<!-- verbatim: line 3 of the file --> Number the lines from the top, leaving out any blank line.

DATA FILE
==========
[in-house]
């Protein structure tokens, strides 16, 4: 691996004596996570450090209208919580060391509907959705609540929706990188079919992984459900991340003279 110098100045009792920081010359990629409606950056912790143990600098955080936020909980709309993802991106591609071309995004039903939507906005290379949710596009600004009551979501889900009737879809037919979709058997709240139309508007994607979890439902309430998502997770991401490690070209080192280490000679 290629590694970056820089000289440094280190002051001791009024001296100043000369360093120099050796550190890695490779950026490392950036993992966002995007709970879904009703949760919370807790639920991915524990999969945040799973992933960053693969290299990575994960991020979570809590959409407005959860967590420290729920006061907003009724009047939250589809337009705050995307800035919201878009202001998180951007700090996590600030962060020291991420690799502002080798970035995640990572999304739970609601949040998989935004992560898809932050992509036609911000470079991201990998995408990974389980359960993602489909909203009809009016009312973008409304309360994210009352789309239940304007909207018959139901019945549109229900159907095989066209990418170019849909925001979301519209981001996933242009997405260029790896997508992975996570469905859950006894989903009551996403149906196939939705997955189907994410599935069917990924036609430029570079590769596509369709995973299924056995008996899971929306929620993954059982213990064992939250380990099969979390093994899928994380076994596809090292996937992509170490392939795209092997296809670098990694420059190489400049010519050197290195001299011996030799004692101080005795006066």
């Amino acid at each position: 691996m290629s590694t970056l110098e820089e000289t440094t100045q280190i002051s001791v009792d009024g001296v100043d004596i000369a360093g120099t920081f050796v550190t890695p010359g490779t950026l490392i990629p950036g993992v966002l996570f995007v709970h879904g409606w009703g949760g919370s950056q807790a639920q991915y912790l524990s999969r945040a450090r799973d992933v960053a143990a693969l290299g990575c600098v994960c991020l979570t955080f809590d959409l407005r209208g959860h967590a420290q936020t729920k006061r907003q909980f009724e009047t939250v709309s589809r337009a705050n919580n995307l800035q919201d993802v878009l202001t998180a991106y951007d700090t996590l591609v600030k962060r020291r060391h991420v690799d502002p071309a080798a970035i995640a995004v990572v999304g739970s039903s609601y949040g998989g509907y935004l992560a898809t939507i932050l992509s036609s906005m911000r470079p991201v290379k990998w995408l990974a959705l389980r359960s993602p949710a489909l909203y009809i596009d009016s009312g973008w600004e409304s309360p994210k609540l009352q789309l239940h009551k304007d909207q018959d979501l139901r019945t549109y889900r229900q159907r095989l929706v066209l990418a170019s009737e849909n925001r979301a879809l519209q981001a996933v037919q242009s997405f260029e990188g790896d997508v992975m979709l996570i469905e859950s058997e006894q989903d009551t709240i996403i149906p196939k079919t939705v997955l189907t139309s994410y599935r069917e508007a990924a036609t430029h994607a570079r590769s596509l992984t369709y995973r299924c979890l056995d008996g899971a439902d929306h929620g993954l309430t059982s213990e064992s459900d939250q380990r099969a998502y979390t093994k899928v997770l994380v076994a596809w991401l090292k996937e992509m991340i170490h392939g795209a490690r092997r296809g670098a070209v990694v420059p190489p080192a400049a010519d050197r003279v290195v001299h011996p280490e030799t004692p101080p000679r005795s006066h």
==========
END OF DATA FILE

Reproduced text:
């Amino acid at each position: 691996m290629s590694t970056l110098e820089e000289t440094t100045q280190i002051s001791v009792d009024g001296v100043d004596i000369a360093g120099t920081f050796v550190t890695p010359g490779t950026l490392i990629p950036g993992v966002l996570f995007v709970h879904g409606w009703g949760g919370s950056q807790a639920q991915y912790l524990s999969r945040a450090r799973d992933v960053a143990a693969l290299g990575c600098v994960c991020l979570t955080f809590d959409l407005r209208g959860h967590a420290q936020t729920k006061r907003q909980f009724e009047t939250v709309s589809r337009a705050n919580n995307l800035q919201d993802v878009l202001t998180a991106y951007d700090t996590l591609v600030k962060r020291r060391h991420v690799d502002p071309a080798a970035i995640a995004v990572v999304g739970s039903s609601y949040g998989g509907y935004l992560a898809t939507i932050l992509s036609s906005m911000r470079p991201v290379k990998w995408l990974a959705l389980r359960s993602p949710a489909l909203y009809i596009d009016s009312g973008w600004e409304s309360p994210k609540l009352q789309l239940h009551k304007d909207q018959d979501l139901r019945t549109y889900r229900q159907r095989l929706v066209l990418a170019s009737e849909n925001r979301a879809l519209q981001a996933v037919q242009s997405f260029e990188g790896d997508v992975m979709l996570i469905e859950s058997e006894q989903d009551t709240i996403i149906p196939k079919t939705v997955l189907t139309s994410y599935r069917e508007a990924a036609t430029h994607a570079r590769s596509l992984t369709y995973r299924c979890l056995d008996g899971a439902d929306h929620g993954l309430t059982s213990e064992s459900d939250q380990r099969a998502y979390t093994k899928v997770l994380v076994a596809w991401l090292k996937e992509m991340i170490h392939g795209a490690r092997r296809g670098a070209v990694v420059p190489p080192a400049a010519d050197r003279v290195v001299h011996p280490e030799t004692p101080p000679r005795s006066h």